Simple Pet-Proofing in 5 Steps This Christmas
When it comes to Christmas decorations and pets, it’s not exactly a match made in heaven.
Here are some easy ways to pet-proof your home without giving away your Christmas decorations.
Keep it faux
Christmas trees are a centrepiece of Australian homes celebrating Christmas.
And though many homes in Highfields and Toowoomba don’t choose to use living Christmas trees in their homes, it’s important to note that it’s a good thing for our pets that you don’t.
Living Christmas trees are a threat to pets because:
The tree supplements (plant food) and water can host toxic materials for our pets like harmful bacteria
Pets that chew on tree limbs can ingest sap and fir tree oils which are a mouth irritant
Dogs and cats could swallow pine needles which can get caught in digestive tracts and cause injuries like punctures
If your dog or cat is a gnawer, you should be vigilant even with an artificial tree because the plastic branches and needles can cause similar damage.
Anchor your Christmas tree
If your pet is clumsy or loves to climb, it’s a good idea to secure your Christmas tree this year because toppling Christmas trees can cause injuries to both pets and families at home.
Christmas trees are usually sold with a stand that will hold steady from minor impacts but ambitious and heavyset pets can easily tip them over (along with all the decorations on it).
To prevent this from happening, pet owners should consider anchoring their Christmas tree to a heavy or immovable object in their home.
Ornament and decorations
As well as your Christmas tree, your Christmas decorations can pose a risk to your pets.
Tinsel is bright and sparkly and looks a little bit similar to many cat or dog toys so it’s inviting for our pets.
Unfortunately, tinsel can be one of the most dangerous decorations for pet owners around Christmas time because if ingested, tinsel can cause intestinal obstructions and fatally injure pets.
Baubles and other decorations
Christmas ornaments and baubles on your tree and around the house are a hazard for curious pets.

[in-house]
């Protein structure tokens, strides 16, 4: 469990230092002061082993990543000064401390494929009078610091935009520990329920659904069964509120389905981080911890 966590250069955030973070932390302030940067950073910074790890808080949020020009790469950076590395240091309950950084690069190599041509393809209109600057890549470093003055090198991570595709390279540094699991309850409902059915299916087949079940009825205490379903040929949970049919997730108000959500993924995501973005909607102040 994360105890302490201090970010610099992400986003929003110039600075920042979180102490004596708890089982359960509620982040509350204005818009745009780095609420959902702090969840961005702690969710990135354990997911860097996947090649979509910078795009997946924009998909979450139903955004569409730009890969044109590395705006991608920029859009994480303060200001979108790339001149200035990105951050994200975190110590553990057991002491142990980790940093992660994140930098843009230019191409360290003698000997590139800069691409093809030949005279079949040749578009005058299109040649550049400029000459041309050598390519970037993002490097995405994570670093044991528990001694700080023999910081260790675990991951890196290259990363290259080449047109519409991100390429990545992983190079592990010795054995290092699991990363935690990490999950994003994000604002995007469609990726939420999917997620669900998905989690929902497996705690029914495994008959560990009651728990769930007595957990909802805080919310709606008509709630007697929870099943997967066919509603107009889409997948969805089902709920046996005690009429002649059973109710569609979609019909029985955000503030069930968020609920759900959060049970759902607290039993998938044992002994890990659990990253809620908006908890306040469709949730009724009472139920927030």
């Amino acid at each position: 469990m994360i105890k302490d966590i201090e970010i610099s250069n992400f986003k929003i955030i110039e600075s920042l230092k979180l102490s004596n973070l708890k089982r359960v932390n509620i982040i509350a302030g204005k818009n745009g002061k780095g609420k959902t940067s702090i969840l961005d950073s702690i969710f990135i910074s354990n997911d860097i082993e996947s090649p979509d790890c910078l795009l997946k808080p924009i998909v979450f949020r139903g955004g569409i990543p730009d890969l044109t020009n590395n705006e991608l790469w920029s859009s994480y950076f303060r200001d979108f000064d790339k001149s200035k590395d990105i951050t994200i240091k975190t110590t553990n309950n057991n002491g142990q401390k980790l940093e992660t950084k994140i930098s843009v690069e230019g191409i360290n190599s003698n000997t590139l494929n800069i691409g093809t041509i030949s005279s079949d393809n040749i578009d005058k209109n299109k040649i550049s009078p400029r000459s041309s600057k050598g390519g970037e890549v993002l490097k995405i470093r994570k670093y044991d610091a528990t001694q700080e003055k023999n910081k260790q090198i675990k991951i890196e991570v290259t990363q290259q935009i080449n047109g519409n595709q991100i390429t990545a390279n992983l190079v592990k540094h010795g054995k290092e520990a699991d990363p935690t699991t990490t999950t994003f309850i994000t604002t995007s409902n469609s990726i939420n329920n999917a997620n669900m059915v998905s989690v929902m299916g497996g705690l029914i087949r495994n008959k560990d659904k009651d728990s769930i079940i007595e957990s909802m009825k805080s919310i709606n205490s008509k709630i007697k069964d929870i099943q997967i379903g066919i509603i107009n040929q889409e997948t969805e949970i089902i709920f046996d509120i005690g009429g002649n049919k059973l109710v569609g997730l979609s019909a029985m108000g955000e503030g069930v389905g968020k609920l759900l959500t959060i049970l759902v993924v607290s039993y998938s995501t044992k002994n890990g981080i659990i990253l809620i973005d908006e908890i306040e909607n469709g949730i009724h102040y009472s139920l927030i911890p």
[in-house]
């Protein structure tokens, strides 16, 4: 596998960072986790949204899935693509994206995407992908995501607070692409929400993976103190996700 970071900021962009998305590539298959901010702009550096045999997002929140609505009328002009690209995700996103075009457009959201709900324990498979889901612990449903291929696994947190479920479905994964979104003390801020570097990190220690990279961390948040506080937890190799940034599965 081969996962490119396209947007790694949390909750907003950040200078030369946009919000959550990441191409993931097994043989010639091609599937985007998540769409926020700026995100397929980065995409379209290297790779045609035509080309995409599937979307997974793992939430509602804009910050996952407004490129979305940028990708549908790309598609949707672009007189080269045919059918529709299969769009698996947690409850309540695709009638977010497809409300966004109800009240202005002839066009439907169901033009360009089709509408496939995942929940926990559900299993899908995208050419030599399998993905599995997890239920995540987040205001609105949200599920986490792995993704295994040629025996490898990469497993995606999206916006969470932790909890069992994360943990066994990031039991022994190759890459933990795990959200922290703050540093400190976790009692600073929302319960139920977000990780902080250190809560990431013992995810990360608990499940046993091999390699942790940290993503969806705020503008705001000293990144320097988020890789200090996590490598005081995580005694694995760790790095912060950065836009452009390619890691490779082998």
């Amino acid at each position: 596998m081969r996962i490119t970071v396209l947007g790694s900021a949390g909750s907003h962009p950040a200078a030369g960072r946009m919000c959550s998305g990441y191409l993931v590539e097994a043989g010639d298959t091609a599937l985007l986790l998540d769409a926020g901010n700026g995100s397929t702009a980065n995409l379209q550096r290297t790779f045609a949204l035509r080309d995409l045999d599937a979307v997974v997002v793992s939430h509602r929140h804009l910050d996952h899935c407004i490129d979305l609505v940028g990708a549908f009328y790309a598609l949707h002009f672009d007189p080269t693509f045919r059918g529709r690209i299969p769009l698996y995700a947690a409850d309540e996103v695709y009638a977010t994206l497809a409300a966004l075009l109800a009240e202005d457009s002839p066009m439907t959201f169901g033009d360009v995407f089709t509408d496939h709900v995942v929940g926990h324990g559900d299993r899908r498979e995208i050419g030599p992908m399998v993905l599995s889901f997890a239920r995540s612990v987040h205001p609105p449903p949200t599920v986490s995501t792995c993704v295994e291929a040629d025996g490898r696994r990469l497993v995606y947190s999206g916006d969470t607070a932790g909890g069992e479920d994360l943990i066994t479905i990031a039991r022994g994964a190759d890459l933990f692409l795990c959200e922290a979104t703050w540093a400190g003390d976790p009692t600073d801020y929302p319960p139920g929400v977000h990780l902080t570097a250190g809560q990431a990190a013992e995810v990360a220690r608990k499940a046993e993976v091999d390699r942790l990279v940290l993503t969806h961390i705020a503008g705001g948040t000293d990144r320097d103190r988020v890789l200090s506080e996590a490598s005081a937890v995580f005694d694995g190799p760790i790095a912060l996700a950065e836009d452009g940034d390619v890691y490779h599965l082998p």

That’s because if they’re made from a fragile material, they can shatter and can cut your pet’s paws or mouths if they try and play with or chew them.
Christmas lights around your Christmas tree and around the house pose a risk for Australian pets.
Gnawing and inquisitive pets, like kittens and puppies, could claw or gnaw at Christmas lights and extension cords which can lead to electric shocks or shattered globes.
Wrapping paper and presents
As adorable as it is to watch our pets play with wrapping paper and open presents, it’s safest not to let them.
Wrapping paper can pose a serious risk to pets by causing blockages and other stomach problems. If a dog or cat ingests enough wrapping paper, they might require emergency surgery.
If you’re like many Australians, you buy Christmas presents for your pets. This Christmas, it might be a good idea to give them their present without the wrapping paper (or to open their presents for them).
How to do Christmas with pets
If you’re like the rest of us, you probably don’t want to give up on Christmas festivities and decorations just yet.
And that’s ok because there are a few easy ways to pet-proof your Christmas decorations in your home like:
Decorating just the top area of your tree, and other areas that are out of reach from your pets
Avoid enticing and edible decorations like popcorn garlands and candy canes
Try avoiding glass, crystal, and other material decorations that could shatter and opt for more pet-safe materials like cotton or plastic
Setting up a barrier around your tree and other decorations so that pets can’t interact with them and hurt themselves
For powered decorations, hide extension leads plus other cords and use pet-safe cord protectors.
For cat owners: Try using double-sided tape on objects that you don’t want your cat to interact with. Many cat’s don’t like the way that double-sided tape feels and will avoid it where they can.
For more Christmas tips:
For more help preparing for this year’s festivities,read 5 Tips For Keeping Your Pets Safe at Christmas.
And if you want to start the new year on the right foot, book your pet in for a general health and wellbeing check-up online or by calling (07) 4630 8399.